Herald: Lessons we must learn from Thai cave rescue mission
Herald News

Lessons we must learn from Thai cave rescue mission

26 Jul 2018 05:21am IST
Leave a comment
26 Jul 2018 05:21am IST

The saga started on June 23 when the Wild Boars football team comprised of 12 boys aged 11 to 16 with their 25-year-old assistant coach entered the Tham Luang cave complex and were trapped when monsoon flooding blocked their exit. Nine days later two British divers found them 4Km inside the cave perched on a ledge, emancipated but calm and showing no fear or panic. Getting them out due to heavy continuous rains seemed impossible. The saga was turning heart wrenching. The boys knew no scuba diving nor were good swimmers. All attempts like massive pumping out of water and drilling were attempted and given up as futile. Expert divers and consultants from all over the world and over 1000 correspondents/reporters descended all freely offering help. The boys were fortified with food and nourishment, however air in the cave was depleting, waiting till the monsoons lifted and water went down would take ages. 

The only way was to sedate the weakened boys and carry them out one by one, with divers’ front and back with their air cylinders, monitored en route the 6 hour passage by a doctor, down underwater and up climbing slopes and winding tunnels with narrow passages in the pitch dark with only a guiding rope that had been rigged! The 18-day ordeal was successfully accomplished with all of them brought out to safety. One of the experienced divers, who reportedly were ensuring all the divers had full cylinders, neglected his own in all the hurry and anxiety. He ran out of oxygen during the search and died! 

How providence worked is another wonder, the two best cave experienced divers in the world to be there and an Australian anesthetic doctor expert diver, for without them this would not have been possible. The rescued boys were taken to a hospital and kept under observation. No one, not even their parents were permitted to see them so they could recover fast and be cleared of any acquired bugs/life threatening contagion. After all that they had gone through, amazingly all were happy even in hospital isolation. The dramatic miraculous rescue and cheerful conclusion hid the meticulous planning, decision making, attitude of the people and world wide support and prayers. The world was able to get constant updates on the saga, government and local citizens coming together, working together in the planning and decisions jointly made at a high tech command centre with a Rescue Chief in sole command.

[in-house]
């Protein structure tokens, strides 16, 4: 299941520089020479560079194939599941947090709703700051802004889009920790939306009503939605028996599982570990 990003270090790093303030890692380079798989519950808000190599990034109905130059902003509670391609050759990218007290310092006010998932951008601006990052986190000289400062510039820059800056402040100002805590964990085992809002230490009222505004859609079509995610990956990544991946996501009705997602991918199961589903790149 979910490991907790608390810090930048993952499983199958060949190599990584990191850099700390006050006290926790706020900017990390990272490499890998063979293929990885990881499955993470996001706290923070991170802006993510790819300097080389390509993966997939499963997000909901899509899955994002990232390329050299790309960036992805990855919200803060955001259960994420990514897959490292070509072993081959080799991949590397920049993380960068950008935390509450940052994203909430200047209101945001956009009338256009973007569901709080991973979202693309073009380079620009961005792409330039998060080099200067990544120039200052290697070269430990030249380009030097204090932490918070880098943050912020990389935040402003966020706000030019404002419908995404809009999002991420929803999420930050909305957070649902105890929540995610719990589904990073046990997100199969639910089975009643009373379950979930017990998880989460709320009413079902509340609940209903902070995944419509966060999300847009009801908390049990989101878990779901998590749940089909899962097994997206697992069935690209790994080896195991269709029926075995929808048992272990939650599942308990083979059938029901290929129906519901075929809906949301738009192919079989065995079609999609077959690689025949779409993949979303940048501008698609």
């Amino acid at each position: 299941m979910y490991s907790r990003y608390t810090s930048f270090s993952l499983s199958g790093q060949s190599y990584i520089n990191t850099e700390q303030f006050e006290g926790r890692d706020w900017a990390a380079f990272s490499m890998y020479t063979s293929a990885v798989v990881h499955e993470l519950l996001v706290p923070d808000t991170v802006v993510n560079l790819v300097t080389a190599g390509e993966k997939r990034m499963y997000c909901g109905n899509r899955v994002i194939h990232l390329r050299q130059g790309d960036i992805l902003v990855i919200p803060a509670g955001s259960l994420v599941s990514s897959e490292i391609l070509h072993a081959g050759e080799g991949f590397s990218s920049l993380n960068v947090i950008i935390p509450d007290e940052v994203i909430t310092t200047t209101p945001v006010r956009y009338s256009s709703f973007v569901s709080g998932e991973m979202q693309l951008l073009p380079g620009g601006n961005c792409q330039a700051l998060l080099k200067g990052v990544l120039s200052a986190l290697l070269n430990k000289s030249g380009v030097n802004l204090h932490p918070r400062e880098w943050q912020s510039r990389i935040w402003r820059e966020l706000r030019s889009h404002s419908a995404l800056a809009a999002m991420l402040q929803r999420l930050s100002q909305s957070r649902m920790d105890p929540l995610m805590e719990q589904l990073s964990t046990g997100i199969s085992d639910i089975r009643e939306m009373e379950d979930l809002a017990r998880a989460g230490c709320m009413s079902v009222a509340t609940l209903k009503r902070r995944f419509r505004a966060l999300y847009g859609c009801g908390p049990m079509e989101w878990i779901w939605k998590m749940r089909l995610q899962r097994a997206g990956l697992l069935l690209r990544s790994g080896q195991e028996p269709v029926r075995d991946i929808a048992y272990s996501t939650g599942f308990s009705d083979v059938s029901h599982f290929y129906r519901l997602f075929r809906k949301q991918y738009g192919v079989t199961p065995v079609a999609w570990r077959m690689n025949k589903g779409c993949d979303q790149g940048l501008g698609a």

This mission was not only about leadership, disaster management, the rescue team’s heroism and technological brilliance, but also the example it set in humanness and bringing out the best in mankind. We have to notice that there was no one specific designated hero, no interference from politicians/VIPs and media kept out under control, no confusion in spokespersons jumping to conclusions or giving contrary reports. Everyone from the King to PM and citizens helped in whatever way they positively could. NGOs spontaneously took care of the diver’s laundry, halal nourishment for Muslim personnel and no acrimony exhibited in food types, caste, creed or religion! The farmers whose fields were inundated due pumping out water from the caves said never mind, saving the boys were more important. After the mission was accomplished, reportedly the pumps were not dismantled along with the heavy grade machinery until water was pumped out from their fields. Farmers thereafter refused government compensation for damaged crops!

This young football team is from poor families; from a troubled area and reportedly do not even have a nationality! From where did they get the qualities that enabled them to survive calmly in the harshest of circumstances? Their accompanying coach, trained as Buddhist monk, kept them hopeful, with personal example, meditation, positive attitude and was the last to exit the cave! None of the parents pressurized the authorities to rescue their son first and what stands out is that there was neither attempted interference political or bureaucratic nor any one-upmanship! Further no one bothered about the boys religion, caste, rich or poor or any other criterion other than they were human beings and everyone’s children to be saved at all costs! The rescue was as per institutional norms/SOPs minus blame game and any selfish self serving or political motives. The government provided the finances required, supplies, army and went out of its way to help/clear all obstacles 24/7!

The Press could not falsely sensationalise the issue, interview the parents asking them insane questions bombarding viewers with trivia etc as all were kept clear away from the cave, divers or the children. The cultural strand was exhibited as a society of compassion, communal harmony, humility, tolerance and discipline. There was no unethical or extortionate snarling behavior during rescue at any time.

 On successful completion of the task, no one was permitted to enter the cave. Post hospitalisation, the public relations department carefully and psychologically monitored a press conference with the team and advised their parents no journalist contact for a month. We will of course see a fast buck to be made out of this episode in due course by a movie about this real life “mission impossible” or the caves used commercially as museum or tourist’s attraction and so on. As recorded above, the many lessons to be drawn, especially for us in India are glaringly obvious?

(The author is a retired naval officer)

Leave a comment
Leave a comment

Advertise     |     Contact Us     |     About Us     |     Terms of Use     |     Privacy Policy     |     Disclaimer     |     Designed by Team Inertia Technologies


Designed by Team Inertia Technologies